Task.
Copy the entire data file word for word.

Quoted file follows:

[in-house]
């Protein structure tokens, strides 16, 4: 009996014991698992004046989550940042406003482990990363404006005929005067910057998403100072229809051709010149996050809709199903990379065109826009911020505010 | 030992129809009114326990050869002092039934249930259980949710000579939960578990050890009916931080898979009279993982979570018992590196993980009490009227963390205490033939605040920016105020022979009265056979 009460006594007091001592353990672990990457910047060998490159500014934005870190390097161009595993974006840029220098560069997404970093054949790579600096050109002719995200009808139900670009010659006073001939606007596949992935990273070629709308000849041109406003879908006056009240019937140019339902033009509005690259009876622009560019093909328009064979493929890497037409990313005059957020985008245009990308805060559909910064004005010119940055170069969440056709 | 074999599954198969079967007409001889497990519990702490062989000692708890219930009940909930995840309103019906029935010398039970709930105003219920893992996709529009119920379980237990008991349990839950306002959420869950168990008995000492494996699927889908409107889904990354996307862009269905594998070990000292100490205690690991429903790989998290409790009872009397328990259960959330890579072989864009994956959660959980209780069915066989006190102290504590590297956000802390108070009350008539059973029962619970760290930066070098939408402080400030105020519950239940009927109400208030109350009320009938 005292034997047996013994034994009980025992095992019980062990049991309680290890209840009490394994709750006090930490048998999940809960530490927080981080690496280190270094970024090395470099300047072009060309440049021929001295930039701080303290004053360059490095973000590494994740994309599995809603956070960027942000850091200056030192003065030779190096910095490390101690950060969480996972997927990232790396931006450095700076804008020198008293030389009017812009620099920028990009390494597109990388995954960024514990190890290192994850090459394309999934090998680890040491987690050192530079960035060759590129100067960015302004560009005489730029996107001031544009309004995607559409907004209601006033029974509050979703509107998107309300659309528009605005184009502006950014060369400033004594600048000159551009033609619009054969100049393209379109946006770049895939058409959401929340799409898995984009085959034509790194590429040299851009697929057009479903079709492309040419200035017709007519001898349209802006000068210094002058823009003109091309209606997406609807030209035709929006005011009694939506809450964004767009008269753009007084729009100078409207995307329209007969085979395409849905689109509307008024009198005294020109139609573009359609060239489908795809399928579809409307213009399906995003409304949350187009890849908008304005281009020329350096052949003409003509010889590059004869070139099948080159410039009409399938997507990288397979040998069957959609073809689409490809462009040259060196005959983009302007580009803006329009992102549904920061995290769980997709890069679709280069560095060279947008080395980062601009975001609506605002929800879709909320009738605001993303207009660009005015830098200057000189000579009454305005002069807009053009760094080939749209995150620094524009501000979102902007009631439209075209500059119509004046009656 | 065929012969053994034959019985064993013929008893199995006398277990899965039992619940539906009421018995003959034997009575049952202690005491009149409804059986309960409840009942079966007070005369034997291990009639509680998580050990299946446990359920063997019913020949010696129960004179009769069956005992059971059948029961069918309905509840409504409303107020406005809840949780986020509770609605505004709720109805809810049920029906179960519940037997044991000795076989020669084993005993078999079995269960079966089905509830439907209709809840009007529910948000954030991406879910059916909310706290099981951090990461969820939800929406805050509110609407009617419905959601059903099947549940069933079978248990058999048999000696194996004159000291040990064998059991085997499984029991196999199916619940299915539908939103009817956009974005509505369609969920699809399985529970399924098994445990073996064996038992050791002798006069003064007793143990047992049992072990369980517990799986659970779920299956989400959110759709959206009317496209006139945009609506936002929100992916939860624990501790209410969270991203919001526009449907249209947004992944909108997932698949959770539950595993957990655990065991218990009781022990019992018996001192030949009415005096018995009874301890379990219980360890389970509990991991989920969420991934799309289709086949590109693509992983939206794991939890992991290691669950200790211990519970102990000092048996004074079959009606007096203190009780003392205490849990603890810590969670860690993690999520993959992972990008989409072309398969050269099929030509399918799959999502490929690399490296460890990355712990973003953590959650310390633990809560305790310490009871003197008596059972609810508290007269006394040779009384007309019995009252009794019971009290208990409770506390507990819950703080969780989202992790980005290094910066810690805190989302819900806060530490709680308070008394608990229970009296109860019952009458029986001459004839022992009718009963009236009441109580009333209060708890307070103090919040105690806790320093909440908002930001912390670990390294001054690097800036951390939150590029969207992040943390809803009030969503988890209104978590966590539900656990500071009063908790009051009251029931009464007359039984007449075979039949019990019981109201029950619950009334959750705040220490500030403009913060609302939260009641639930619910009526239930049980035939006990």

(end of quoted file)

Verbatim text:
[in-house]
């Protein structure tokens, strides 16, 4: 009996014991698992004046989550940042406003482990990363404006005929005067910057998403100072229809051709010149996050809709199903990379065109826009911020505010 | 030992129809009114326990050869002092039934249930259980949710000579939960578990050890009916931080898979009279993982979570018992590196993980009490009227963390205490033939605040920016105020022979009265056979 009460006594007091001592353990672990990457910047060998490159500014934005870190390097161009595993974006840029220098560069997404970093054949790579600096050109002719995200009808139900670009010659006073001939606007596949992935990273070629709308000849041109406003879908006056009240019937140019339902033009509005690259009876622009560019093909328009064979493929890497037409990313005059957020985008245009990308805060559909910064004005010119940055170069969440056709 | 074999599954198969079967007409001889497990519990702490062989000692708890219930009940909930995840309103019906029935010398039970709930105003219920893992996709529009119920379980237990008991349990839950306002959420869950168990008995000492494996699927889908409107889904990354996307862009269905594998070990000292100490205690690991429903790989998290409790009872009397328990259960959330890579072989864009994956959660959980209780069915066989006190102290504590590297956000802390108070009350008539059973029962619970760290930066070098939408402080400030105020519950239940009927109400208030109350009320009938 005292034997047996013994034994009980025992095992019980062990049991309680290890209840009490394994709750006090930490048998999940809960530490927080981080690496280190270094970024090395470099300047072009060309440049021929001295930039701080303290004053360059490095973000590494994740994309599995809603956070960027942000850091200056030192003065030779190096910095490390101690950060969480996972997927990232790396931006450095700076804008020198008293030389009017812009620099920028990009390494597109990388995954960024514990190890290192994850090459394309999934090998680890040491987690050192530079960035060759590129100067960015302004560009005489730029996107001031544009309004995607559409907004209601006033029974509050979703509107998107309300659309528009605005184009502006950014060369400033004594600048000159551009033609619009054969100049393209379109946006770049895939058409959401929340799409898995984009085959034509790194590429040299851009697929057009479903079709492309040419200035017709007519001898349209802006000068210094002058823009003109091309209606997406609807030209035709929006005011009694939506809450964004767009008269753009007084729009100078409207995307329209007969085979395409849905689109509307008024009198005294020109139609573009359609060239489908795809399928579809409307213009399906995003409304949350187009890849908008304005281009020329350096052949003409003509010889590059004869070139099948080159410039009409399938997507990288397979040998069957959609073809689409490809462009040259060196005959983009302007580009803006329009992102549904920061995290769980997709890069679709280069560095060279947008080395980062601009975001609506605002929800879709909320009738605001993303207009660009005015830098200057000189000579009454305005002069807009053009760094080939749209995150620094524009501000979102902007009631439209075209500059119509004046009656 | 065929012969053994034959019985064993013929008893199995006398277990899965039992619940539906009421018995003959034997009575049952202690005491009149409804059986309960409840009942079966007070005369034997291990009639509680998580050990299946446990359920063997019913020949010696129960004179009769069956005992059971059948029961069918309905509840409504409303107020406005809840949780986020509770609605505004709720109805809810049920029906179960519940037997044991000795076989020669084993005993078999079995269960079966089905509830439907209709809840009007529910948000954030991406879910059916909310706290099981951090990461969820939800929406805050509110609407009617419905959601059903099947549940069933079978248990058999048999000696194996004159000291040990064998059991085997499984029991196999199916619940299915539908939103009817956009974005509505369609969920699809399985529970399924098994445990073996064996038992050791002798006069003064007793143990047992049992072990369980517990799986659970779920299956989400959110759709959206009317496209006139945009609506936002929100992916939860624990501790209410969270991203919001526009449907249209947004992944909108997932698949959770539950595993957990655990065991218990009781022990019992018996001192030949009415005096018995009874301890379990219980360890389970509990991991989920969420991934799309289709086949590109693509992983939206794991939890992991290691669950200790211990519970102990000092048996004074079959009606007096203190009780003392205490849990603890810590969670860690993690999520993959992972990008989409072309398969050269099929030509399918799959999502490929690399490296460890990355712990973003953590959650310390633990809560305790310490009871003197008596059972609810508290007269006394040779009384007309019995009252009794019971009290208990409770506390507990819950703080969780989202992790980005290094910066810690805190989302819900806060530490709680308070008394608990229970009296109860019952009458029986001459004839022992009718009963009236009441109580009333209060708890307070103090919040105690806790320093909440908002930001912390670990390294001054690097800036951390939150590029969207992040943390809803009030969503988890209104978590966590539900656990500071009063908790009051009251029931009464007359039984007449075979039949019990019981109201029950619950009334959750705040220490500030403009913060609302939260009641639930619910009526239930049980035939006990």